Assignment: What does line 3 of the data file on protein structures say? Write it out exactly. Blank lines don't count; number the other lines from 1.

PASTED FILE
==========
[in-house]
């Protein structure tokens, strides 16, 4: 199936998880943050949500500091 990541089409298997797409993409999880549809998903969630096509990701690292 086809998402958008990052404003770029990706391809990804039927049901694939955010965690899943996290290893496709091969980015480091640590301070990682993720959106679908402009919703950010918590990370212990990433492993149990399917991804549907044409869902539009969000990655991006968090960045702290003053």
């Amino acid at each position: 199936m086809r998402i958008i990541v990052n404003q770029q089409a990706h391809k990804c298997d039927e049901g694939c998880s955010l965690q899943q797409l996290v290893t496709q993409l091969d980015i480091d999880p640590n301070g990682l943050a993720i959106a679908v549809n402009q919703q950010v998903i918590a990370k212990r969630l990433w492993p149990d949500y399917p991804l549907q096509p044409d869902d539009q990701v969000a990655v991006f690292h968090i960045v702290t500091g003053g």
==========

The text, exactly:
């Amino acid at each position: 199936m086809r998402i958008i990541v990052n404003q770029q089409a990706h391809k990804c298997d039927e049901g694939c998880s955010l965690q899943q797409l996290v290893t496709q993409l091969d980015i480091d999880p640590n301070g990682l943050a993720i959106a679908v549809n402009q919703q950010v998903i918590a990370k212990r969630l990433w492993p149990d949500y399917p991804l549907q096509p044409d869902d539009q990701v969000a990655v991006f690292h968090i960045v702290t500091g003053g």